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Conan O'Brien visits Havana, Cuba.

FILE: Comedian Conan O’Brien performs during “End the Sentence: A Benefit for The Innocence Project” at Club Nokia on January 28, 2015 in Los Angeles, California. He’s filmed an episode of his show in Cuba. (Photo by Taylor Hill/Getty Images)

Conan O’Brien has taken his late-night show to places such as Finland, Ireland, Atlanta, Toronto, Chicago and Dallas. But his new venture is definitely one for the books as he makes a pit stop in Cuba.

The 51-year-old television host and a small crew have spent President’s Day weekend in the sunny streets of Cuba’s capital, Havana. But why?

SEE ALSO: Filming movies in Cuba remains elusive as the embargo continues

It turns out that the comedian and his Team Coco headed to the Caribbean island to film an upcoming episode for his TBS late-night program to air in March.

Conan O'Brien visits Cuba.

Conan O’Brien films the March 4th episode of his show in Havana, Cuba. (Photo: Twitter/@ConanOBrien)

“I just spent the last four days shooting my show all around the city of Havana. I made countless friends and had one of the best experiences of my life. Many laughs, but that could also be the rum. Watch ‪#‎ConanCUBA‬ March 4th,” he announced publicly on Facebook.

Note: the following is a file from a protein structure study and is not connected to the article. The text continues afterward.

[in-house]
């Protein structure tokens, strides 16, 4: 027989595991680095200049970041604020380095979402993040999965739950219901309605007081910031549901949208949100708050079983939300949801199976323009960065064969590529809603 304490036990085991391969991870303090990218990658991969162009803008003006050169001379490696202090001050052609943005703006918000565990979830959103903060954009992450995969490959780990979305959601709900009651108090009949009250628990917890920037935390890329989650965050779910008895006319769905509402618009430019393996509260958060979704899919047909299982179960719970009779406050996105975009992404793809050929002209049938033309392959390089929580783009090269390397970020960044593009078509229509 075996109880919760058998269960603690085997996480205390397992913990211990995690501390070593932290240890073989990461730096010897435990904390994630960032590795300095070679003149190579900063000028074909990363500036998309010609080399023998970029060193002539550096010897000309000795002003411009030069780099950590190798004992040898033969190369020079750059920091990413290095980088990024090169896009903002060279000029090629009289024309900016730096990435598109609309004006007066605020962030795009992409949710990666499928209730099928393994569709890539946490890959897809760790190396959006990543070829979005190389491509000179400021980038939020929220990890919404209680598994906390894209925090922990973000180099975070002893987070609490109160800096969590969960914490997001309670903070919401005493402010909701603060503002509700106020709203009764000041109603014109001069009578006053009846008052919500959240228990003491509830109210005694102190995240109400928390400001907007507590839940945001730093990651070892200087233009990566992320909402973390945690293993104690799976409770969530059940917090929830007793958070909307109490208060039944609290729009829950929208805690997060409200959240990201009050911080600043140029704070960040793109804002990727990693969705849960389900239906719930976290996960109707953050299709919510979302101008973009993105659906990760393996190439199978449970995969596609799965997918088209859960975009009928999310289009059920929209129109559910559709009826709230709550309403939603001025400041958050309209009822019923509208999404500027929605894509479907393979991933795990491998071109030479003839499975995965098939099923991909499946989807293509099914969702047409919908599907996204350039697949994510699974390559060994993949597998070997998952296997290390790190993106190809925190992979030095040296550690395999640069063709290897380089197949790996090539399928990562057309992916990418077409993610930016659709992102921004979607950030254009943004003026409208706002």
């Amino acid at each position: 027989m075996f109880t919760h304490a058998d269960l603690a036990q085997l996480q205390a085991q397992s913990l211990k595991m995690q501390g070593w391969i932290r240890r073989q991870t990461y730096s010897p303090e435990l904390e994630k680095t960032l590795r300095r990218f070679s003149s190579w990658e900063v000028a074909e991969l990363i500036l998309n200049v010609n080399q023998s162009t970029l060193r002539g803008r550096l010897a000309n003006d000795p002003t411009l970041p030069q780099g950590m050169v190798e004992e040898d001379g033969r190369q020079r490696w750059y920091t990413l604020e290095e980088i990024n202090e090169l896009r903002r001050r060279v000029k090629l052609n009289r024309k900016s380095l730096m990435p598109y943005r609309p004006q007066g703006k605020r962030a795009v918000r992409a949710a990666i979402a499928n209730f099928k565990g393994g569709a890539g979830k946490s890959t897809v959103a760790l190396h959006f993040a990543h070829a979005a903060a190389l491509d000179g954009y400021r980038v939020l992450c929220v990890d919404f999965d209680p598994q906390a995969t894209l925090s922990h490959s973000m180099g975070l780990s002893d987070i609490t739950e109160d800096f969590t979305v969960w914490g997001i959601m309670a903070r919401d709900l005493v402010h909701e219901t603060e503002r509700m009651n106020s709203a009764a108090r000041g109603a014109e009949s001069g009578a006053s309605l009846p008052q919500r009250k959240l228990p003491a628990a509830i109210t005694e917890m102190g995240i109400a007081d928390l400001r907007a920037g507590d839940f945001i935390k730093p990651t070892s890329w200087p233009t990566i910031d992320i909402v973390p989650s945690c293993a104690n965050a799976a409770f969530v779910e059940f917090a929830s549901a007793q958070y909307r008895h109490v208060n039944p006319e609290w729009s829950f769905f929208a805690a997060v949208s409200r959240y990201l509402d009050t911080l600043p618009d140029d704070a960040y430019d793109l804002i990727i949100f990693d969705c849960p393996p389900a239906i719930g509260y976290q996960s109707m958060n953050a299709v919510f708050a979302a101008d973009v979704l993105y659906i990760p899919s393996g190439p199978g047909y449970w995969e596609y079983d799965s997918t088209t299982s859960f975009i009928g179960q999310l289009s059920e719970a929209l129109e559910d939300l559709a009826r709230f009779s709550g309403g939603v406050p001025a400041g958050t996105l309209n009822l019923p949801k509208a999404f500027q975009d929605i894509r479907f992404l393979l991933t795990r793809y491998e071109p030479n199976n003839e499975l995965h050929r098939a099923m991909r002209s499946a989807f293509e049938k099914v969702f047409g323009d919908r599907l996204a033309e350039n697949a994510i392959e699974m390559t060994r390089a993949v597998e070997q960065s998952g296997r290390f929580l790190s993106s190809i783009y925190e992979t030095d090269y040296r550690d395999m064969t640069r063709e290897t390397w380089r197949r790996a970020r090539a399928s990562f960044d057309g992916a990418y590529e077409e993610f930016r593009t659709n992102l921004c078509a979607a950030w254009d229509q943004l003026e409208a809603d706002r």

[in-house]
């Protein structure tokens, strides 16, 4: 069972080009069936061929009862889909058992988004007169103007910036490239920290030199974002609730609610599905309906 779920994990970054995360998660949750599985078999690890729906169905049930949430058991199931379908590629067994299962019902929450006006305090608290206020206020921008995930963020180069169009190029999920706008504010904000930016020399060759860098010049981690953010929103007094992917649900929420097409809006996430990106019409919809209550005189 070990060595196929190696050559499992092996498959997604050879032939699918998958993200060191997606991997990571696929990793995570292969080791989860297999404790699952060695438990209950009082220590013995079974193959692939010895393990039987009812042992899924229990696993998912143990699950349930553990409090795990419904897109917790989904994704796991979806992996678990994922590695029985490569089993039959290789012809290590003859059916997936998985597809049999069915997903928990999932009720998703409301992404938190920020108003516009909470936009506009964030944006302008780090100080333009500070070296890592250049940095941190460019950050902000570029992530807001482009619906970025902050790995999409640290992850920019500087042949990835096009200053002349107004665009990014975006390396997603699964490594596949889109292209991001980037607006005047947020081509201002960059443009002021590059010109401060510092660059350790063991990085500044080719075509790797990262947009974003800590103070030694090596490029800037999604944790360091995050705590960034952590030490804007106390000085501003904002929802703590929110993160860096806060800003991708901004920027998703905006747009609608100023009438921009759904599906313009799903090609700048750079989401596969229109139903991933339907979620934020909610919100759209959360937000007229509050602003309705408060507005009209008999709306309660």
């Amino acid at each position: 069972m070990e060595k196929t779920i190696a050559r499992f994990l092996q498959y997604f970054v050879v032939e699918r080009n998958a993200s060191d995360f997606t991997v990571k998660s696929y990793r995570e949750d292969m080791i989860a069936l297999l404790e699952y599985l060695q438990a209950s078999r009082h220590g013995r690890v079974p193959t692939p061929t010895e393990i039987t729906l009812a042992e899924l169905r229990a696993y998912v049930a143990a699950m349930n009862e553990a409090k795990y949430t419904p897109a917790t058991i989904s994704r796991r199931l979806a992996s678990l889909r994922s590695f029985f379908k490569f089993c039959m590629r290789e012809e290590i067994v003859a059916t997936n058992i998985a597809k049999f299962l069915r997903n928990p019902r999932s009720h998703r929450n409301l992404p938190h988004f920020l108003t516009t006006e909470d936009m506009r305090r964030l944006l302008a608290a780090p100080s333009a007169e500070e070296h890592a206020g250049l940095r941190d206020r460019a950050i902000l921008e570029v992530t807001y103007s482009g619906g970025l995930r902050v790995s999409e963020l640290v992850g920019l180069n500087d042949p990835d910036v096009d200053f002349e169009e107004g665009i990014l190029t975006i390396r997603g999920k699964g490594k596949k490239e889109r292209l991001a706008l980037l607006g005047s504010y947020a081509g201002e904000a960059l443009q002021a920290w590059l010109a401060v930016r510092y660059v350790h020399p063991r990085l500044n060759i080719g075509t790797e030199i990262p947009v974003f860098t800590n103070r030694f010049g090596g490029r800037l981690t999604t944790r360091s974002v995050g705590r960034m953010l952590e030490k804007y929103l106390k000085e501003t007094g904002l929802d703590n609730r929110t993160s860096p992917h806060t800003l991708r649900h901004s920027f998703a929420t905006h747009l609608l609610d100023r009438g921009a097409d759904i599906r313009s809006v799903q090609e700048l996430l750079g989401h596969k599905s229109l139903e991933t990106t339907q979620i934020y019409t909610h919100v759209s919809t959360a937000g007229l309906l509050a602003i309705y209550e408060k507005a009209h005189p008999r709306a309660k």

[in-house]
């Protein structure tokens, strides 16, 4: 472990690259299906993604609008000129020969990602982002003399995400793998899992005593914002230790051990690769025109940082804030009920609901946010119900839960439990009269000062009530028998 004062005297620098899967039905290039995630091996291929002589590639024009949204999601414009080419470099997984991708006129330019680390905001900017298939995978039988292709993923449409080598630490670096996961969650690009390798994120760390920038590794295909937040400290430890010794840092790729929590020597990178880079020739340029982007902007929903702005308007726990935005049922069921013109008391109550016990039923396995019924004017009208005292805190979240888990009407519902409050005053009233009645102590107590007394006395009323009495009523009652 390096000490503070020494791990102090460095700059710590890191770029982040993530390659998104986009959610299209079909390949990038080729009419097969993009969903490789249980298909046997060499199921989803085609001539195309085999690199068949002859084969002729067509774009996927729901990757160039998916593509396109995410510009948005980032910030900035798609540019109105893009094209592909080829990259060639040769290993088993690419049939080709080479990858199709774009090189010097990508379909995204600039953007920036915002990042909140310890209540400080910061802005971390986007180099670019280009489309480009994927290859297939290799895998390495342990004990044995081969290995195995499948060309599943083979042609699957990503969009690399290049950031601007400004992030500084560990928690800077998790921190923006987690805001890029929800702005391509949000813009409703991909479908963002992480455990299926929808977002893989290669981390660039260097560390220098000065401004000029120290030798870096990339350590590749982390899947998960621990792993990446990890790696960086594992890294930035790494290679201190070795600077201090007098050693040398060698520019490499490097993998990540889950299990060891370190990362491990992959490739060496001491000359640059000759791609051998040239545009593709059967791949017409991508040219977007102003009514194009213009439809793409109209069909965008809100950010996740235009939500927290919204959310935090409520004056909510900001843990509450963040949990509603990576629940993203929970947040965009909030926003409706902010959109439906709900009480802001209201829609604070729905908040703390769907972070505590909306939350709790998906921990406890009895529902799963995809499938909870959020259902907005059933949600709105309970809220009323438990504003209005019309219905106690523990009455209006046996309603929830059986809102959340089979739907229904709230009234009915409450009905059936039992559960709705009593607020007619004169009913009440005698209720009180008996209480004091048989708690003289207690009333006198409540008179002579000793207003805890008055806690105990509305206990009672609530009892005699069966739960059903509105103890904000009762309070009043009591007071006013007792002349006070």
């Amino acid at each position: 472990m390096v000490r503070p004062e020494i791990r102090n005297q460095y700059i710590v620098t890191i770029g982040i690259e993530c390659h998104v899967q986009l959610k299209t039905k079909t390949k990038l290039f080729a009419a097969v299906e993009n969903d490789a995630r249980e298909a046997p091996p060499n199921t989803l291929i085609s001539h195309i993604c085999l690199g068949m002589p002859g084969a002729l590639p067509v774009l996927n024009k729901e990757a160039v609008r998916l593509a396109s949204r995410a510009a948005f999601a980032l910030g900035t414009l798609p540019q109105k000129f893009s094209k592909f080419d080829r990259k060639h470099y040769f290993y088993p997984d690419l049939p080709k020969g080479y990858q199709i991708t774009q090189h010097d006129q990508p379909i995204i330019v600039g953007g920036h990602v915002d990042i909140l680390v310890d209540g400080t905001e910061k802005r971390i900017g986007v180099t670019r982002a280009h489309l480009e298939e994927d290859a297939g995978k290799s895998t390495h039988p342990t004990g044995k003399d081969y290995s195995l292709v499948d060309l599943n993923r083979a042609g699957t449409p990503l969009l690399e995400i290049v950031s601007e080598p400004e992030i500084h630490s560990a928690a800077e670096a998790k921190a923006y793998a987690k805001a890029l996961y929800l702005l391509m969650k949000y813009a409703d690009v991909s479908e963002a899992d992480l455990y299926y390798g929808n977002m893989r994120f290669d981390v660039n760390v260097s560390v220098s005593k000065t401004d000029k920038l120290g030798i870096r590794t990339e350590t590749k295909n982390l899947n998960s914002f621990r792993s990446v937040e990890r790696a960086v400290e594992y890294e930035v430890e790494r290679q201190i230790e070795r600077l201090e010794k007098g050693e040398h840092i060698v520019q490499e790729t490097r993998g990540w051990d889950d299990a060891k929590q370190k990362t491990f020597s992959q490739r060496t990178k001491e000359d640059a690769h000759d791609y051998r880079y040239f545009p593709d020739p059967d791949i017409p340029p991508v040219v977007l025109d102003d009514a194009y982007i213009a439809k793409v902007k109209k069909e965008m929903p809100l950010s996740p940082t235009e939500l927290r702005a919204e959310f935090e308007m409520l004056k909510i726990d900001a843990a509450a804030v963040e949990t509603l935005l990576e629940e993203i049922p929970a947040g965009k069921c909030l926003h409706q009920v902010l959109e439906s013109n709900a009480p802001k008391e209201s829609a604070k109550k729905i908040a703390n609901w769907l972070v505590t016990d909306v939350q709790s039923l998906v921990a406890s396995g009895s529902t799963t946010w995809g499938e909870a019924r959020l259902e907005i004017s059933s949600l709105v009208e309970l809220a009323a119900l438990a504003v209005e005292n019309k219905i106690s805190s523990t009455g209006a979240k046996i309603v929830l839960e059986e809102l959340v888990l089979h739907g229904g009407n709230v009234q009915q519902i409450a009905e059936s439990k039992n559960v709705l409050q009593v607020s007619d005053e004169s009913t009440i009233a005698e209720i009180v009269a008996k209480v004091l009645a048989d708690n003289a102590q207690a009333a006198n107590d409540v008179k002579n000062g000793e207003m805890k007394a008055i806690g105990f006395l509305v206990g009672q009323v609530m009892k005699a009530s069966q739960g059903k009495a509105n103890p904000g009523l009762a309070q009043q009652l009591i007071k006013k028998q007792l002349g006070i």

Conan’s show is making history, becoming the first time a U.S. late-night show has filmed in the country since the embargo began in 1962.

A news release from the show says the host spent “multiple days taking in the sights, sounds and culture of the country. The trip gives the ‘Conan’ audience a rare glimpse into the daily life of a country not often seen by American viewers,” according to CNN.

O’Brien picked the weekend before Presidents Day because his show doesn’t tape on the national holiday and would be available to travel, reports Deadline.

The last TV personality to film his show from Cuba was Jack Paar, who interviewed Fidel Castro for the “Tonight Show” in 1959 –despite the heavy criticism.

In December, President Obama announced that the U.S. would be moving to re-establish diplomatic relations with Cuba. However, it’s been quite a challenge for filmmakers who want to shoot on location, according to an interview with California-based attorney-producer Bill Martinez.

SEE ALSO: Netflix makes its entrance in Cuba

“The bottom line was really you couldn’t shoot any commercial film there,” Martinez recently told VOXXI, who in the past has assisted film crews interested in visiting Cuba. “What was allowed and really still allowed until we hear otherwise – from the Office of Cuban Affairs at the State Dept. – is the films that can be done there are more like documentaries.”

We wonder how Coco nailed it, but more so, we wonder what he and his memorable visit to Cuba have in stock for television viewers.

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